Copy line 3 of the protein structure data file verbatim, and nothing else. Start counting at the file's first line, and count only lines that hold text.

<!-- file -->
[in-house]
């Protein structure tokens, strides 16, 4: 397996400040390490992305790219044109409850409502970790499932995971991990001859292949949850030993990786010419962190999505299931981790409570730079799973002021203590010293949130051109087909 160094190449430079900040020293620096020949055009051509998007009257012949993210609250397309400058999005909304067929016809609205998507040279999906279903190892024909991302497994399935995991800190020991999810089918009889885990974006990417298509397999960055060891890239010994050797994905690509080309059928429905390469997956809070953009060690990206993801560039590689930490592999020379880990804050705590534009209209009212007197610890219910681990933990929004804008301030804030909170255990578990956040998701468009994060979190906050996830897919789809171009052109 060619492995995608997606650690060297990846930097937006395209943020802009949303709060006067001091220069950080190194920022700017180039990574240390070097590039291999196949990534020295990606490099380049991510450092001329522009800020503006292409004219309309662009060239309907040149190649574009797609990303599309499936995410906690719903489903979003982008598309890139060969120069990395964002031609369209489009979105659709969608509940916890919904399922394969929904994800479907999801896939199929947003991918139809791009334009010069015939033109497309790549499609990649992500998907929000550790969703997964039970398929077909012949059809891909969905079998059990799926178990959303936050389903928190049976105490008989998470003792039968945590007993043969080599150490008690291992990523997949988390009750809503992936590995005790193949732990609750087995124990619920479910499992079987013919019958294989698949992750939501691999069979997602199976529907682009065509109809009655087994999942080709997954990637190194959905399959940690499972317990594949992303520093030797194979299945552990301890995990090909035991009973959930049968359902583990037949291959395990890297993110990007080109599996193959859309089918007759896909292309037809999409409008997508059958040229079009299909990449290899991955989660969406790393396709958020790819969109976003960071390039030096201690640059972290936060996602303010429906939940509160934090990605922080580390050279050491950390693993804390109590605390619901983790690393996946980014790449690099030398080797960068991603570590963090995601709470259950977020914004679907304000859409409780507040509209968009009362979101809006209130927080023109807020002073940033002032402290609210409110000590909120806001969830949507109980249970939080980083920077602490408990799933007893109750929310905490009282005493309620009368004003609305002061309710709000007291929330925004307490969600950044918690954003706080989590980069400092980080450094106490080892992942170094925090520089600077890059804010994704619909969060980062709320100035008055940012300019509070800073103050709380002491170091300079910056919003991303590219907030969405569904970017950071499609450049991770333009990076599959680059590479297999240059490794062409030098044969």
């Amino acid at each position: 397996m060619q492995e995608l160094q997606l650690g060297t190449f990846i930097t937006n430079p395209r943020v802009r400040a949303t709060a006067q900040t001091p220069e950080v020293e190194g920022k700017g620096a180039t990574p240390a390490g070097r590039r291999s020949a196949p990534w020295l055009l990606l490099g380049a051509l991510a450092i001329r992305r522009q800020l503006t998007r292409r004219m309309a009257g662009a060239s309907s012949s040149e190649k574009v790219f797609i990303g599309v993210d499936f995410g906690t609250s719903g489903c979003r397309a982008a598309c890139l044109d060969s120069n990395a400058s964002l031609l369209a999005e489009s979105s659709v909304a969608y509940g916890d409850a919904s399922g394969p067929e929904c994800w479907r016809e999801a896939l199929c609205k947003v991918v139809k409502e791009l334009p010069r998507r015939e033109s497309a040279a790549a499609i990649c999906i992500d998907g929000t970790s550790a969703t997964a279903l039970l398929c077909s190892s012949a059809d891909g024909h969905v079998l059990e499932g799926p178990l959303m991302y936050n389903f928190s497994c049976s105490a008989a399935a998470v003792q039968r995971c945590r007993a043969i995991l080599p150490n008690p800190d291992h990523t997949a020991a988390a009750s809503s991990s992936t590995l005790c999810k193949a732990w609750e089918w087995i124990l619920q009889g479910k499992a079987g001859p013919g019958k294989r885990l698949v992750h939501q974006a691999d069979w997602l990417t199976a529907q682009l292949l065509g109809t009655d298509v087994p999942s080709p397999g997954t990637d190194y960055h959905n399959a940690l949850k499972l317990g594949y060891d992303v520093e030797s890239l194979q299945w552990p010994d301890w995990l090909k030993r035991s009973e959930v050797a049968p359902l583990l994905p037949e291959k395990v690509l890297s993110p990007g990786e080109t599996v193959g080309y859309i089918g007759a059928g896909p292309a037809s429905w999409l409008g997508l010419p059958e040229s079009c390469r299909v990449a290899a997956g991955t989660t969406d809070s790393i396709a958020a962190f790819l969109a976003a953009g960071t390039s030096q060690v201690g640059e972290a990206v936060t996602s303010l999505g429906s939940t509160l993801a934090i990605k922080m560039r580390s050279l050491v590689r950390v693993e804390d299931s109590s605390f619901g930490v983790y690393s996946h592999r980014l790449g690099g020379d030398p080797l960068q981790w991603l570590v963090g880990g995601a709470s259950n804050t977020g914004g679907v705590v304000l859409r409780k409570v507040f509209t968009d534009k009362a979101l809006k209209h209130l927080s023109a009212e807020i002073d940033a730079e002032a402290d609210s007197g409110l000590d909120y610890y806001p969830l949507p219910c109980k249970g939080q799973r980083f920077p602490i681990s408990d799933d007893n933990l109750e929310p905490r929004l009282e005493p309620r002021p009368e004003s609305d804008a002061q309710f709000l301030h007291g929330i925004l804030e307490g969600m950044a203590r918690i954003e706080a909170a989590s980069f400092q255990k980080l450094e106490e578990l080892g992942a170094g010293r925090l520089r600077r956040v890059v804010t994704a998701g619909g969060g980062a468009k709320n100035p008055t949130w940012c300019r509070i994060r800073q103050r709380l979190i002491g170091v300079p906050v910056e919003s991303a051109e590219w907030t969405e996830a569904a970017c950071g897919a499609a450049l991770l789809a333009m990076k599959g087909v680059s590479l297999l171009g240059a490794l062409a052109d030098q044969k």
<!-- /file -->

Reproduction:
């Amino acid at each position: 397996m060619q492995e995608l160094q997606l650690g060297t190449f990846i930097t937006n430079p395209r943020v802009r400040a949303t709060a006067q900040t001091p220069e950080v020293e190194g920022k700017g620096a180039t990574p240390a390490g070097r590039r291999s020949a196949p990534w020295l055009l990606l490099g380049a051509l991510a450092i001329r992305r522009q800020l503006t998007r292409r004219m309309a009257g662009a060239s309907s012949s040149e190649k574009v790219f797609i990303g599309v993210d499936f995410g906690t609250s719903g489903c979003r397309a982008a598309c890139l044109d060969s120069n990395a400058s964002l031609l369209a999005e489009s979105s659709v909304a969608y509940g916890d409850a919904s399922g394969p067929e929904c994800w479907r016809e999801a896939l199929c609205k947003v991918v139809k409502e791009l334009p010069r998507r015939e033109s497309a040279a790549a499609i990649c999906i992500d998907g929000t970790s550790a969703t997964a279903l039970l398929c077909s190892s012949a059809d891909g024909h969905v079998l059990e499932g799926p178990l959303m991302y936050n389903f928190s497994c049976s105490a008989a399935a998470v003792q039968r995971c945590r007993a043969i995991l080599p150490n008690p800190d291992h990523t997949a020991a988390a009750s809503s991990s992936t590995l005790c999810k193949a732990w609750e089918w087995i124990l619920q009889g479910k499992a079987g001859p013919g019958k294989r885990l698949v992750h939501q974006a691999d069979w997602l990417t199976a529907q682009l292949l065509g109809t009655d298509v087994p999942s080709p397999g997954t990637d190194y960055h959905n399959a940690l949850k499972l317990g594949y060891d992303v520093e030797s890239l194979q299945w552990p010994d301890w995990l090909k030993r035991s009973e959930v050797a049968p359902l583990l994905p037949e291959k395990v690509l890297s993110p990007g990786e080109t599996v193959g080309y859309i089918g007759a059928g896909p292309a037809s429905w999409l409008g997508l010419p059958e040229s079009c390469r299909v990449a290899a997956g991955t989660t969406d809070s790393i396709a958020a962190f790819l969109a976003a953009g960071t390039s030096q060690v201690g640059e972290a990206v936060t996602s303010l999505g429906s939940t509160l993801a934090i990605k922080m560039r580390s050279l050491v590689r950390v693993e804390d299931s109590s605390f619901g930490v983790y690393s996946h592999r980014l790449g690099g020379d030398p080797l960068q981790w991603l570590v963090g880990g995601a709470s259950n804050t977020g914004g679907v705590v304000l859409r409780k409570v507040f509209t968009d534009k009362a979101l809006k209209h209130l927080s023109a009212e807020i002073d940033a730079e002032a402290d609210s007197g409110l000590d909120y610890y806001p969830l949507p219910c109980k249970g939080q799973r980083f920077p602490i681990s408990d799933d007893n933990l109750e929310p905490r929004l009282e005493p309620r002021p009368e004003s609305d804008a002061q309710f709000l301030h007291g929330i925004l804030e307490g969600m950044a203590r918690i954003e706080a909170a989590s980069f400092q255990k980080l450094e106490e578990l080892g992942a170094g010293r925090l520089r600077r956040v890059v804010t994704a998701g619909g969060g980062a468009k709320n100035p008055t949130w940012c300019r509070i994060r800073q103050r709380l979190i002491g170091v300079p906050v910056e919003s991303a051109e590219w907030t969405e996830a569904a970017c950071g897919a499609a450049l991770l789809a333009m990076k599959g087909v680059s590479l297999l171009g240059a490794l062409a052109d030098q044969k």